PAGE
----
By Casey Wilson
Purity by Jackson Pearce: Purity is Pearce’s first contemporary YA novel, and it’s one that hits on a somewhat controversial topic: purity vows. After Shelby’s mother dies, she is determined to obey her mother’s last wishes and listen to her father – even when he wants her to participate in a purity ball. But that clashes with another of her mother’s wishes – to “live without restraint” – and, with the help of her friends, she has to figure out how to do both. Purity hits many familiar beats over the course of the story, building as it does on a well-engrained set of conventions. But it has its share of grace notes that make it Pearce’s story, rather than the genre’s. If family drama/romance are your thing, this wouldn’t be a bad addition to your list.
The Book of Blood and Shadow by Robin Wasserman: Nora Kane finds herself in the middle of an ancient conspiracy after the murder of her best friend – one that takes her all the way to Prague. Blood and Shadow is very much in the vein of The DaVinci Code, though if my memory of the latter is correct, Wasserman’s book is much better written. That said, I think the novel’s real strength is in the character relationships. My mind would wander whenever too much time was spent in the past or on the conspiracy, but the instant we got back to Nora and her friends I always became fully engaged again. There are a lot of plot twists here – one too many, in my opinion, though you may well disagree – and they will propel you through the novel. Plus, there’s a lot of nerdy academia stuff here. It’s made for grad students. (Also: remind me to write an entry sometime about the rise of “BLANK of BLANK and BLANK” titles in YA fiction.)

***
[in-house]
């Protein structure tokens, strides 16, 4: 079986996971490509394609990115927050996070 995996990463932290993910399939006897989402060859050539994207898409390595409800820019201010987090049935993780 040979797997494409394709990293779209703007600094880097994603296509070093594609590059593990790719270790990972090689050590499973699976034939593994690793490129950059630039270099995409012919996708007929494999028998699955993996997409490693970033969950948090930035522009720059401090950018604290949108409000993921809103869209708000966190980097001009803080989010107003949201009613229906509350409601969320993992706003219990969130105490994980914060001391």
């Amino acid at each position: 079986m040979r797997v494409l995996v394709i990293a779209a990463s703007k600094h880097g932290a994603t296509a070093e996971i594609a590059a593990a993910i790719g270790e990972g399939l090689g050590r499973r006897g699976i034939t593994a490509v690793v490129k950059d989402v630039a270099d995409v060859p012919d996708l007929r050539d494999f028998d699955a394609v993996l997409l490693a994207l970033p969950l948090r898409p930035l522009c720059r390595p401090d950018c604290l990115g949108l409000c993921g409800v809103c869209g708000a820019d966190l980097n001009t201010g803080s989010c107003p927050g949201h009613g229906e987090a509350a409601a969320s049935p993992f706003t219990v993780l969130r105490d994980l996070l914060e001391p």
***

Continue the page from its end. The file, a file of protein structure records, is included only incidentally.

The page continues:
The Selection by Kiera Cass: Sometimes, you just need a book set in a future version of the Americas featuring a protagonist named America who enters into a contest to become the nation’s queen and has to wear lots of pretty dresses and try to choose between the boy from home she’s always loved and the surprisingly sweet and normal prince. This is that book.
Casey is a PhD student who is gleefully catching up on recent YA releases now that the semester is over.